Replacements used: Luke McGrath (UCD/Leinster) for Marmion (56 mins), Aaron Conneely (Corinthians/Connacht) for Coghlan (70), Conor Finn (Buccaneers/Connacht) for Daly (74), Peter Reilly (Lansdowne/Leinster) for Furlong, James Rael (Garryowen/Munster) for Scannell (both 76), Shane Buckley (Garryowen/Munster) for Henderson, Jake Cawley (Old Belvedere/Leinster) for Merrey, Jack Carty (Buccaneers/Connacht) for Olding (all 79).
Replacements used: Jimmy Yobo (Aurillac) for Danty (22 mins), Alexandre Derrien (Bourgoin) for Galletier (26), Johan Aliouat (Toulon) for Gayraud (32), Raphael Carbou (Perpignan) for Aliouat (49-53, temp sub), Enzo Selponi (Montpellier) for Laranjeira (52), Jean-Baptise Custoja (Perpignan) for Fidinde, Etienne Quiniou (Dax) for Escande (both 53), Carbou for Kazubek (53-60, blood sub), Carbou for Cotet (60), Khatchik Vartanov (Racing Metro 92) for Poirot (71).
Mike Ruddock’s side were 6-0 ahead at the break and Hanrahan gradually tightened their grip on the game, although Gael Fickou snuck in for the only try with 14 minutes remaining.
But Hanrahan’s final penalty of the afternoon capped off another polished performance from the Irish, who have won eight of their ten matches this season.
They will look back on two frustrating defeats to England, in the Six Nations title decider and in the pool stages here, as the ones that got away.
However, Niall Scannell and his team-mates deserve huge credit for the manner of their performances and will take much from their time in South Africa.
The high intensity and accuracy produced by Ireland in this play-off clash was all the more laudable given that the same fifteen players had started against England just five days ago.
They did not get off to the best of starts at Newlands Stadium, and were made to soak up early pressure from the French with centre Fickou threatening with ball in hand.
There were mistakes from both sides in a nervy opening and a drilled kick to touch from Chris Farrell got Ireland on the move and out of their 22.
Back on the defensive, Farrell’s Dungannon club-mate Peter Nelson did well to ground the ball under pressure from his opposite number Theo Platon after a grubber kick from Fickou.
Hanrahan had the first shot at the posts two minutes later, dropping a penalty from halfway short after strong bursts from Farrell and another Ulsterman Iain Henderson.
In the sides’ Six Nations meeting in Grenoble, France held the edge in the scrum but this time around Ireland had the better set piece structure.
A powerful scrum in the 29th minute earned a penalty shot for Hanrahan who landed the kick from outside the 10-metre line for the lead score.
Winger Barry Daly showed great commitment as he raced up to put a crunching tackle on kick receiver Platon and a subsequent penalty was converted by Hanrahan for a 6-0 advantage.
France were guilty of making too many errors and had nothing to show for their two-thirds majority of possession, lacking the game management and conviction of the Irish.
Des Merrey got one up on his scrum rival Pascal Cotet when he caved in at a scrum. However, the difficult 48-metre penalty was pushed to the right of the target by Hanrahan.
France also tried their luck with an injury-time kick from far out and winger Bastien Fuster neither had the accuracy or distance in his strike.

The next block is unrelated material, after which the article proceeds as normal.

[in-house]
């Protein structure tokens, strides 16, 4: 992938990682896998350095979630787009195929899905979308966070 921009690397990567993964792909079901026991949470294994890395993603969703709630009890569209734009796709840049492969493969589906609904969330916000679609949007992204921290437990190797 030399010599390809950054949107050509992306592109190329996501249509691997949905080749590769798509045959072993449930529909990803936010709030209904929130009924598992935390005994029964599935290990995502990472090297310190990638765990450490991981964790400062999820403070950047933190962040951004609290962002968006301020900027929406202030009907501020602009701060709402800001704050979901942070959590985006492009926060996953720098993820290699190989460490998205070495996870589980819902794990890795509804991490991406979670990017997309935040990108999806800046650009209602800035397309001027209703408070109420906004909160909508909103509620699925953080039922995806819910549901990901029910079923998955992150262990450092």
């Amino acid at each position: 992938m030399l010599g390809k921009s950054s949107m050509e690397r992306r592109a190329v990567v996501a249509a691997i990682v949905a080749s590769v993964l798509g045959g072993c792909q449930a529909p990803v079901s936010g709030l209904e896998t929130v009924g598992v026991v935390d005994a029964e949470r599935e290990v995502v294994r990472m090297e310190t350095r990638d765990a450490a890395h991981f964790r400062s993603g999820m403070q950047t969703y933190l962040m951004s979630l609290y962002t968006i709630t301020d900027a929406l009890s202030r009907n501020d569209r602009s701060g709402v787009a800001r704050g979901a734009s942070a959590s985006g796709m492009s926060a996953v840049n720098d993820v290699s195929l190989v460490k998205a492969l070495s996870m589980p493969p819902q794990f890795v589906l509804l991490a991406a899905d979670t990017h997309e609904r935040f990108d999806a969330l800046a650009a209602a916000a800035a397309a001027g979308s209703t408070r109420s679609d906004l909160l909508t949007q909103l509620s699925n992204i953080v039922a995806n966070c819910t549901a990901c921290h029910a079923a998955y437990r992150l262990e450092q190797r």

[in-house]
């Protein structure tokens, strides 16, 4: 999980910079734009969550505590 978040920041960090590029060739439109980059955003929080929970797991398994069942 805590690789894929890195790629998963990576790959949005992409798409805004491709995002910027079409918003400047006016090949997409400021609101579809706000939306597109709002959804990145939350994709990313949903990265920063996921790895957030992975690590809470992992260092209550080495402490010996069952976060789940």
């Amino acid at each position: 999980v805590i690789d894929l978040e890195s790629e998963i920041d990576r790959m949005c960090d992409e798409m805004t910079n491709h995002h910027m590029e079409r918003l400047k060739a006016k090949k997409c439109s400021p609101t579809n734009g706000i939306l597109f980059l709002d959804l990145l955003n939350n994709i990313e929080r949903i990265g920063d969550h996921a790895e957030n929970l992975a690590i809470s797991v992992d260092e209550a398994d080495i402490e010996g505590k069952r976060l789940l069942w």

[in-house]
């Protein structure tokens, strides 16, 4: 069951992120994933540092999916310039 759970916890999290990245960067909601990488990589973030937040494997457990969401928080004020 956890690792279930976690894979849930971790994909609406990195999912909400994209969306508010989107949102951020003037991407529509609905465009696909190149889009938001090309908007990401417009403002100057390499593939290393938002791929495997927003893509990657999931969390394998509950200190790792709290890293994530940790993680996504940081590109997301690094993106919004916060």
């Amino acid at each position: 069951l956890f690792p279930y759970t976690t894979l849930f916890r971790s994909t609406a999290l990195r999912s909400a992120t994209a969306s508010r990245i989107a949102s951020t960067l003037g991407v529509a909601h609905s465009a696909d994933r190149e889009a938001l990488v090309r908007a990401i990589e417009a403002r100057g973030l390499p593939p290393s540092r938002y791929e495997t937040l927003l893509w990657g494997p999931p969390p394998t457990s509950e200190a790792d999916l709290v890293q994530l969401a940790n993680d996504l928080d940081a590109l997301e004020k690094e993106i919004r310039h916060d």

With their back row particularly effective at the breakdown, Ireland pressed on and got an early reward in the second half as Hanrahan kicked three more points to punish a French offside.
Jack Conan, a key figure in that dominant back row, surged away from a scrum to launch a thrilling attack with Kieran Marmion doing well to support him.
The French, who got the better of Australia last time out, were clearly frustrated as the way the game was panning out.
Ireland’s physicality up front and industry all over the pitch gave France little room to manoeuvre in and as they struggled to secure ruck ball, prop Jefferson Poirot lashed out with a punch.
Referee Francisco Pastrana promptly sent the loosehead to the sin-bin and Hanrahan drove the 29-metre penalty between the posts for a 12-0 scoreline.
Ireland then built some promising attacks with Stuart Olding and Farrell combining well in midfield. A clever run and offload from Hanrahan led to Foster Horan going close in the left corner.
France held out but Alan O’Connor’s blockbusting tackle on Vincent Martin gave the Irish an extra boost.
Henderson and Tadhg Beirne then forced a penalty at a ruck and Hanrahan’s 60th-minute kick stretched the margin out to 15 points.
Ireland had to be on their guard though and after replacement Luke McGrath had a kick blocked down, they held their ground amid a succession of scrums and lineouts.
France did manage to break Ireland’s resistance in the final quarter, moving scrum ball from left to right for their most dangerous back Fickou to muscle his way over from close range.
Replacement Enzo Selponi converted to make it an eight-point game. Hanrahan missed a gilt-edged chance to reply after France went offside from the restart.
But the Kerry native was back on target with a minute to go, taking his tournament tally to 53 points as Ireland signed off in winning style.
TIME LINE: 20 minutes - Ireland penalty: missed by JJ Hanrahan - 0-0; 29 mins - Ireland penalty: JJ Hanrahan - 3-0; 34 mins - Ireland penalty: JJ Hanrahan - 6-0; 40 mins - Ireland penalty: missed by JJ Hanrahan - 6-0; 40+2 mins - France penalty: missed by Bastien Fuster - 6-0; Half-time - Ireland 6 France 0; 43 mins - Ireland penalty: JJ Hanrahan - 9-0; 49 mins - France yellow card: Jefferson Poirot; 50 mins - Ireland penalty: JJ Hanrahan - 12-0; 60 mins - Ireland penalty: JJ Hanrahan - 15-0; 66 mins - France try: Gael Fickou - 15-5; conversion: Enzo Selponi - 15-7; 69 mins - Ireland penalty: missed by JJ Hanrahan - 15-7; 79 mins - Ireland penalty: JJ Hanrahan - 18-7; Full-time - Ireland 18 France 7
Referee: Francisco Pastrana (Argentina)